Homeowners Insurance: What Is It And What Does It Cover?
Melissa Brock6-minute read
January 13, 2023
You likely already know that homeowners insurance is important, but you might have many questions about what it covers, what it doesn’t cover and how to get it. Let’s explore the cost and benefits of homeowners insurance and how to purchase a policy so you can protect yourself.
What Is Homeowners Insurance?
Homeowners insurance, also called home insurance, can cover loss, damage and liability that occurs on your home and property. Because homeowners insurance protects both you and your mortgage lender, your lender will want proof that you have purchased homeowners insurance before they give you a loan to purchase a home. They will also want to ensure you can cover repair bills after an incident occurs.
Homeowners insurance should cover the costs of your home in full. In the event of damage, you should have enough coverage to restore your home to its original value. Most standard policies also provide coverage for garages, sheds, outdoor grills, swing sets, fences, etc. High-risk items like swimming pools may require additional coverage.
Home buyers usually pay for homeowners insurance through an escrow account. When you make your monthly mortgage payments, a portion of your money goes into your escrow account to pay your homeowners insurance. This means you don't have to pay your premium (your homeowners insurance payment) in a lump sum every year.
How Does Homeowners Insurance Work?
Insurance companies offer a wide range of property insurance types, from renters insurance to insurance for single-family homes. HO-1 typically gives you more barebones coverage, while HO-5 insurance will give you the most comprehensive coverage you can get.
For example, an HO-3 policy covers personal property just for named perils, while an HO-5 policy covers personal property for all perils. You choose the level of coverage you want.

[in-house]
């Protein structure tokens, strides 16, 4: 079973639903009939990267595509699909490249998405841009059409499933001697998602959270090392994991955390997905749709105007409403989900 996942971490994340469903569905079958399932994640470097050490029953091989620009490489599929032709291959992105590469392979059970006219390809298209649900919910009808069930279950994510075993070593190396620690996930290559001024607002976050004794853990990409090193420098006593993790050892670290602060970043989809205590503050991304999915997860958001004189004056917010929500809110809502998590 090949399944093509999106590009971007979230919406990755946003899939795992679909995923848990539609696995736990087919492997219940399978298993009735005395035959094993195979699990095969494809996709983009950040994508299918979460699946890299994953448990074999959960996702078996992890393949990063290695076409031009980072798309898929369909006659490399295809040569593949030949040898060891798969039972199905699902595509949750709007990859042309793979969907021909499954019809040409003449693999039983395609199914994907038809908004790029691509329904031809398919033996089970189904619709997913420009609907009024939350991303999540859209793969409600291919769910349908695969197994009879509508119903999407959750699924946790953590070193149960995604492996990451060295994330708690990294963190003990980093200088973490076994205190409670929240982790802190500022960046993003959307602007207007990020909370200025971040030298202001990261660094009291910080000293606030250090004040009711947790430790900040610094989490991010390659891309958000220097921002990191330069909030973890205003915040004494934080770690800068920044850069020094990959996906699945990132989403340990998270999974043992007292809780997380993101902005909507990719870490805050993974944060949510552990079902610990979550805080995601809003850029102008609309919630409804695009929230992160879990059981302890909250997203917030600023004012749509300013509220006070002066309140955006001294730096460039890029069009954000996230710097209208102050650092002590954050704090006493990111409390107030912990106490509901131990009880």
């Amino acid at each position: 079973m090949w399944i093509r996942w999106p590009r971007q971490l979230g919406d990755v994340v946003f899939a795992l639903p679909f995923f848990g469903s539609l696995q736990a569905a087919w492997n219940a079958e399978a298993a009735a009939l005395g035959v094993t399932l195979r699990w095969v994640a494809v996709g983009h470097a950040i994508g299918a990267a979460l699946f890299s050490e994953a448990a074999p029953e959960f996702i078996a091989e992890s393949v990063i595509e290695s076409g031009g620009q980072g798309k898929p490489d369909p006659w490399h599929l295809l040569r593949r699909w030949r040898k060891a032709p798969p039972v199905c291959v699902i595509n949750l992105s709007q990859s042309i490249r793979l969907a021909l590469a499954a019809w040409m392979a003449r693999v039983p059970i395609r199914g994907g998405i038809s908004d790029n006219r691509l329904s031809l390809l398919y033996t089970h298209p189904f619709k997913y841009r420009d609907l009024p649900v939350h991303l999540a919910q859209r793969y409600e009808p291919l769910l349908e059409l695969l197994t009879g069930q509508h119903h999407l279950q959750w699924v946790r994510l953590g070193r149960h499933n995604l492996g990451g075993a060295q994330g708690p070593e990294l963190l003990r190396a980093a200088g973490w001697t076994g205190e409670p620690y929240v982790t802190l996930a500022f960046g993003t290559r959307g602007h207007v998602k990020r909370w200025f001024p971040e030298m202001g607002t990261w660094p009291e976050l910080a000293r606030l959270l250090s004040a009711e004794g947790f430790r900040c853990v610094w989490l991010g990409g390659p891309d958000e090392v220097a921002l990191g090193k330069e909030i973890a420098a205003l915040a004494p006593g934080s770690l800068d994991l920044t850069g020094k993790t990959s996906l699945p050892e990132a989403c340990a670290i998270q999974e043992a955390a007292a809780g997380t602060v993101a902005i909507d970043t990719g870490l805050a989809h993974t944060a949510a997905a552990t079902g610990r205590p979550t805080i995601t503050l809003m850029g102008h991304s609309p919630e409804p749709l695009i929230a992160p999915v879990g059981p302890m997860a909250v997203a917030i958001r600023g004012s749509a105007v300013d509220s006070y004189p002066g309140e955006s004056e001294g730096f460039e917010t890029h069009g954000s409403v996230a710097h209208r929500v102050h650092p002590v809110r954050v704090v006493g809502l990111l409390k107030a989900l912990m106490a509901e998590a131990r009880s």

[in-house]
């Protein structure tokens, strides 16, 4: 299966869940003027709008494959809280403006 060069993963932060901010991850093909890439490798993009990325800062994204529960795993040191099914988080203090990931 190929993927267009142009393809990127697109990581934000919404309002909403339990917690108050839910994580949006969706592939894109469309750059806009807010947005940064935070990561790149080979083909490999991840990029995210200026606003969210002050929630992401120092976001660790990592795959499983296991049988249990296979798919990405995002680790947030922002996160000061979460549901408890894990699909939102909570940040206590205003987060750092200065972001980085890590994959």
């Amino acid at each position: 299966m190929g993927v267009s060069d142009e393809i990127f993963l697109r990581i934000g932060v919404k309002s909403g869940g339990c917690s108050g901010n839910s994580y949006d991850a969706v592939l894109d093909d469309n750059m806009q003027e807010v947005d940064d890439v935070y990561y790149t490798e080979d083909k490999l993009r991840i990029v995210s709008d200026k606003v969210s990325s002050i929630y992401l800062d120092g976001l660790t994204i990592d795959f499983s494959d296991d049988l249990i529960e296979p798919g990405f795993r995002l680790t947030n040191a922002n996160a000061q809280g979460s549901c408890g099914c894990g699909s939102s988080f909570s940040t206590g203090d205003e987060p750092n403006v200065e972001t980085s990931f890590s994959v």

Then, if the unexpected happens, you, the home buyer, will file a claim with your insurance company. The company will send an adjuster to estimate how much it will cost to repair the damage.
You will also need to let your lender know about the claim. Your homeowners insurance policy lists your lender and the lender will need to endorse any checks sent by your insurance carrier to give to the contractors for the repair. Your lender may also require inspections to ensure the work meets specific standards.
You will also have to pay your home insurance deductible. The deductible is the amount you pay out of pocket before your insurance company pays on the claim. For example, if your homeowners insurance insures your home for $300,000 with a 1% deductible and you experience a house fire, you will pay $3,000 out of pocket.
You may receive payment for covered losses or property damage up to your policy's coverage limit, including for personal belongings inside your home.
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What Does Homeowners Insurance Cover?
There are a number of potential threats to your home and property that homeowners insurance is designed to protect you from and give you peace of mind. Homeowners insurance typically covers:
- Natural disasters: Homeowners insurance covers natural disasters such as wind, hail, lightning strikes and wildfires. However, you must purchase a separate policy for floods or earthquakes because homeowners insurance doesn't cover these perils.
- Theft or vandalism: Homeowners insurance covers vandalism, riots and civil unrest. For example, if someone breaks into your home, your insurance may pay to replace your doors and windows to make it safe again. Insurance may cover other elements of your home, depending on the circumstances.
- House fire: Homeowners insurance can cover fires that occur on accident, such as electrical fires and grease and candle fires. House fires are common, which is why standard policies cover them. Your homeowners insurance will cover the cost of rebuilding your home and cover living expenses while your home gets rebuilt, such as hotel bills.
- Personal property coverage: Personal property includes the items in your home, such as furniture, electronics and other personal possessions. Homeowners insurance may replace your personal property if damaged in a covered loss.
- Liability coverage: Liability coverage covers if someone injures themselves on your property or if you cause an accident to someone else on your property.
What Doesn’t Homeowners Insurance Cover?
While your homeowners insurance policy covers many items, it’s important to be aware of its limitations. There are several items that are not covered under your basic policy but can be picked as additional coverage based on your needs.
- Water damage: Water damage may include sump pump or sewer backup water damage, but homeowners insurance typically doesn't cover it. You must obtain additional coverage or select add-on policies to cover this type of water damage. Note that property damage from burst water pipes or malfunctioning sprinkler systems is covered. You must get separate flood insurance to cover storms, melting snow or other natural causes.